By Lisa Orme
A regular debate I have with clients and their accountants is about whether to declare their income for tax.
I understand that people don’t like paying tax and further that its an accountants job to minimise the tax they do pay however the long and short is that if you want a mortgage you need to pay tax and you need to plan it well in advance.
Prior to 2008 there were mortgages called self-cert, or self-certification, where you stated your income and lenders pretty much accepted this self-declaration of income.
However they got widely abused and became known as ‘liar loans’. Following the credit crunch self-cert mortgages were banned.
This means that any borrower must have a provable income and by provable that means taxable.
If your income is derived from a Limited Company or LLP then lenders will usually request 2 years accounts, some require 3.
You can see therefore why you need to plan well in advance of wanting a mortgage to ensure that the income you require for the mortgage you need is showing on your tax returns for several years before you need it. Unfortunately this means paying even more tax!
A couple of elders will consider one year’s accounts with a projection from an accountant.
It’s worth noting that lenders usually require accountants to hold a professional accountancy qualification and often be from a sizable practice so be careful of using bookkeeping services if you may need accounts for mortgage purposes.
Lenders typically average out the last 2/3 years or take the lower of the average or those years taxable income, so if last year was bad and this year was good that may reduce your lending capability. Also lenders don’t like declining profits so they may decline even if you did well in previous years.
If you own more than 25% share of your company you will be classed as self-employed not employed as a Director.
Income can either be share of net profits or PAYE and dividends but again each lender is different and you can sometimes borrow significantly more by using one lender over another based on what income they will use in their calculations.
If you are self-employed, sole trader or in a partnership lenders will usually require the last 2/3 years tax returns with your taxable income verified by way of your SA302s.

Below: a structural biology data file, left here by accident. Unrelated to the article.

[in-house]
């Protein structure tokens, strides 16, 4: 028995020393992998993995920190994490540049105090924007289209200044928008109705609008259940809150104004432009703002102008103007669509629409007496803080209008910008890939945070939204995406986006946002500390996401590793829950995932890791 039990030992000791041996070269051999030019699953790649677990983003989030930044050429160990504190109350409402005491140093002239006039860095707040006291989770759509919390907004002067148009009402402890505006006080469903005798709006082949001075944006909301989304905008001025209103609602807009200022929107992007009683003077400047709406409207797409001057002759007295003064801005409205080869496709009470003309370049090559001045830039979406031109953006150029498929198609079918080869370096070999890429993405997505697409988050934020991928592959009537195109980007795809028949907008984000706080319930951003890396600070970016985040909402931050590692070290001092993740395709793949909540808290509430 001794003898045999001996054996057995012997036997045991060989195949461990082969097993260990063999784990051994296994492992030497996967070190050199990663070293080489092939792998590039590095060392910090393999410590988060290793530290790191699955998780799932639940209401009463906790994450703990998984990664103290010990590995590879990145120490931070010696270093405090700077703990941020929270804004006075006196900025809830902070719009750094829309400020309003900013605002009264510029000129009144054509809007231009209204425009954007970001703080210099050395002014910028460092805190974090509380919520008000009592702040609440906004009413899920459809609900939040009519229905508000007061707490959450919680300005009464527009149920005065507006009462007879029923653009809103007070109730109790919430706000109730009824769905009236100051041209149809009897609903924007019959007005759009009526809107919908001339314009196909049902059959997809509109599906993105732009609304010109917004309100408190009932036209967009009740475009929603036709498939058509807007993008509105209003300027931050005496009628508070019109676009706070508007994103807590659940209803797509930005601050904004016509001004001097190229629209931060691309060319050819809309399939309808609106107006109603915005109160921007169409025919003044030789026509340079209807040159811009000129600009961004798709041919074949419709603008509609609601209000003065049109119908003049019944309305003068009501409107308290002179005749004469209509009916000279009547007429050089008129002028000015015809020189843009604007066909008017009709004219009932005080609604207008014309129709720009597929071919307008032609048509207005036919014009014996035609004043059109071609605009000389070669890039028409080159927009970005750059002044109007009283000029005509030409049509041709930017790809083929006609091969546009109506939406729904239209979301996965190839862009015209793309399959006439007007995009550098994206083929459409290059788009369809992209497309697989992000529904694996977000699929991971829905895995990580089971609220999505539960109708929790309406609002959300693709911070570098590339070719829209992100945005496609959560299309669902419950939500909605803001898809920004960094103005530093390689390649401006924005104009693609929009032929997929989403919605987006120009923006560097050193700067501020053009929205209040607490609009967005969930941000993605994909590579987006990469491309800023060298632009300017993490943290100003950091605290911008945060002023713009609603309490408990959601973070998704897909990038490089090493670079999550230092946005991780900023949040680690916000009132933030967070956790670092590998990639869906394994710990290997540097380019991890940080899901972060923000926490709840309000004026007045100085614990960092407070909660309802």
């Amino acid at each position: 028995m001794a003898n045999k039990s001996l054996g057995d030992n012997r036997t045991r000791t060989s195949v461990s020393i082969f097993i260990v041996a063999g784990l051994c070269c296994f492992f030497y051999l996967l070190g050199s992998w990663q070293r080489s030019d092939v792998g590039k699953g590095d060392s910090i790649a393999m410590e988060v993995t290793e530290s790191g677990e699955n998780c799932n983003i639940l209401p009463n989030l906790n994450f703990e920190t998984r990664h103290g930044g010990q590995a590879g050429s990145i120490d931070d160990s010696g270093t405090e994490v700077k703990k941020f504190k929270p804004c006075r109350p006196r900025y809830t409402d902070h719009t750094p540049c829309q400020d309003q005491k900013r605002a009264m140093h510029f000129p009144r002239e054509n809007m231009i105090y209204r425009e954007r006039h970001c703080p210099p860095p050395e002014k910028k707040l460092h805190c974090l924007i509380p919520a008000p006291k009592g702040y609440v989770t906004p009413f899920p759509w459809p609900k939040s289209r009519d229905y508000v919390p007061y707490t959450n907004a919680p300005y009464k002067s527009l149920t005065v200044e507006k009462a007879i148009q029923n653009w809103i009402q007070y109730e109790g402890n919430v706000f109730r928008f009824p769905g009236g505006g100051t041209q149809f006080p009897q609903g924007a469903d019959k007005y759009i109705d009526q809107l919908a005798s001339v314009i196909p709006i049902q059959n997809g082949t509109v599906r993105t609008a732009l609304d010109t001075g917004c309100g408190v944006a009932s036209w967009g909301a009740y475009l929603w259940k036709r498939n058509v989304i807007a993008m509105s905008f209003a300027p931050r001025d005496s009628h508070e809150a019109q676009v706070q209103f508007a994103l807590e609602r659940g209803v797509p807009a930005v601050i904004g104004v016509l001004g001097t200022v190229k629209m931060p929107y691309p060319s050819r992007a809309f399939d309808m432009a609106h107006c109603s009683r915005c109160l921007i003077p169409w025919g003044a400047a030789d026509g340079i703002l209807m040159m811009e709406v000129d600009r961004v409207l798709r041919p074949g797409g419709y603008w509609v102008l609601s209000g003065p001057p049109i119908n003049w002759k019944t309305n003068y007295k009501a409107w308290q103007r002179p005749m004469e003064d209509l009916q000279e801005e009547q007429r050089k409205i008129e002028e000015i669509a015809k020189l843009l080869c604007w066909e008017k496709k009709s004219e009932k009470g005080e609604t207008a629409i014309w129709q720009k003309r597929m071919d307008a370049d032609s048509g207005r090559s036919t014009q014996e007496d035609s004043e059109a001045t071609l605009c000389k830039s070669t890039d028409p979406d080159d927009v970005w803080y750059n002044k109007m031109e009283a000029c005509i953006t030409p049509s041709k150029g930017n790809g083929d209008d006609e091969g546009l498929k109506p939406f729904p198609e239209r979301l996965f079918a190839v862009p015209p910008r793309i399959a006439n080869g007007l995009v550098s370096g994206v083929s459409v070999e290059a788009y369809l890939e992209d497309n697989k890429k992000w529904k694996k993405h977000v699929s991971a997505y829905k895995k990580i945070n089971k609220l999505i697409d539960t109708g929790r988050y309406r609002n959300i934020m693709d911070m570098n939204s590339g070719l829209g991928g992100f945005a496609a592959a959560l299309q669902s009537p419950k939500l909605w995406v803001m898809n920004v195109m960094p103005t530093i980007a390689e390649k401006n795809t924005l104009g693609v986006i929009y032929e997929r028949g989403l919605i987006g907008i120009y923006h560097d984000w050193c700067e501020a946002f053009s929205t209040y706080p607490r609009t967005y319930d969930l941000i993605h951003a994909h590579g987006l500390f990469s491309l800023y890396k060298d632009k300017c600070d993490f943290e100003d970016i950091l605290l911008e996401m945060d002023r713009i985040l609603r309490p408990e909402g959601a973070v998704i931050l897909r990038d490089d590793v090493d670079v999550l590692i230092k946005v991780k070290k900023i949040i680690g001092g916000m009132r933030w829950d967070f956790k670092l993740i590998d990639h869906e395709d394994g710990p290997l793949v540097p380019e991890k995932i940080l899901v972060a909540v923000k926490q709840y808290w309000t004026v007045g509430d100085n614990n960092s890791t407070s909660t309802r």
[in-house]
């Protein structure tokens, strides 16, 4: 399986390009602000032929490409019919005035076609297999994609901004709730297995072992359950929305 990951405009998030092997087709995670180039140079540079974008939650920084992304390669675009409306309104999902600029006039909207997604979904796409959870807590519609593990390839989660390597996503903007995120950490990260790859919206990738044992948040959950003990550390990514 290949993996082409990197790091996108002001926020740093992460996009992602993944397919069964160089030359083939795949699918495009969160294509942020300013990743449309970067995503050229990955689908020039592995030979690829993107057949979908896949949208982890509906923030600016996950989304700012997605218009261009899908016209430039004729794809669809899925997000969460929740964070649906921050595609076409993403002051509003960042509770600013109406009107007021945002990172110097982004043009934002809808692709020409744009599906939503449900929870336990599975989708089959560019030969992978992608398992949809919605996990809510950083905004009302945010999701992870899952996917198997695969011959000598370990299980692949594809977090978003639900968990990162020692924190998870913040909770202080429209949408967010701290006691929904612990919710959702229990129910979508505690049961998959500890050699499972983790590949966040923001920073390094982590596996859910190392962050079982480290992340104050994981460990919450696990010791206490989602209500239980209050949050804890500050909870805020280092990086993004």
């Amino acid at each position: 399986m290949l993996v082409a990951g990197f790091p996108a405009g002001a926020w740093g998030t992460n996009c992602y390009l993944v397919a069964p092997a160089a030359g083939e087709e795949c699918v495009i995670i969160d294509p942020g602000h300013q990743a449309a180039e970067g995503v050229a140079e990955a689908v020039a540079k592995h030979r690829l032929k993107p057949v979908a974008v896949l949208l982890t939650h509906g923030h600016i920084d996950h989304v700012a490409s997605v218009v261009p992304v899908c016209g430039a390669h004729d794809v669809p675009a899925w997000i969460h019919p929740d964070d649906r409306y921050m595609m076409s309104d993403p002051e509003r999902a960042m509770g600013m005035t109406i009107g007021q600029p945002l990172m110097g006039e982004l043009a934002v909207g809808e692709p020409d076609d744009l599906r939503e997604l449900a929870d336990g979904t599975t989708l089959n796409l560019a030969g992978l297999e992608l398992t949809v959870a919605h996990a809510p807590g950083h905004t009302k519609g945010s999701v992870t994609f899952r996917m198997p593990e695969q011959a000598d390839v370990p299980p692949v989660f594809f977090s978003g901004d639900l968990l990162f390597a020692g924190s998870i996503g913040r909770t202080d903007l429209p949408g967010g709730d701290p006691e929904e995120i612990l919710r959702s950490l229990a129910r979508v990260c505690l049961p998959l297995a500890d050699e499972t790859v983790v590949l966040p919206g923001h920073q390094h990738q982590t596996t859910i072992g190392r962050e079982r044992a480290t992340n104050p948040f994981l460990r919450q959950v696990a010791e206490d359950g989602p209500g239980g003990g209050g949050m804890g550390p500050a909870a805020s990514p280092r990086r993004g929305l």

In 2009, HM Revenues and Customs (HMRC) introduced a tax calculation form SA302 to verify the amount of tax you have paid.
These are NOT issued automatically and have to be requested direct from HMRC.
Your accountant can produce a version of these however these are unacceptable to lenders, they must be the ones issued on HMRC headed paper.
They usually post them inside 2 weeks though they will fax them and most lenders accept the faxed version.
Even though your tax returns aren’t due until 31st January 2014 lenders are now starting to refuse 2012 SA302s as proof of income and requesting 2013’s so get your tax returns in ASAP if you’re looking for a mortgage as getting in your tax returns and waiting for SA302s can create long delays and you may lose your mortgage or property as a result.
On this point make it a habit to request your SA302 EVERY year.
Call 0300 200 3300 to request them.
Most lenders will not accept rental income as earned income unless from an unencumbered property, some won’t lend if your income is derived from property development activities or indeed if the income is related to property at all, so the ‘pay yourself as an agent’ strategy often promoted rarely works.
It is worth noting that most of the above applies equally to residential mortgages as well as buy to let and commercial loans. Some buy to let and commercial lenders are more willing to look at rental income as an income source but in all cases where a need to prove income is required it must be in accounts and/or tax returns – always think in terms of taxable income.
Lisa Orme is an experienced property developer, investor and mortgage broker and specialises in property and financial services for new and established property investors.
If you’d like to discuss your property investment strategy or indeed any mortgage or financial requirements you can contact Lisa at email@example.com or call 02476 455 445.
You can get updates, tips and advice at Lisa’s blog www.lisa-orme.com
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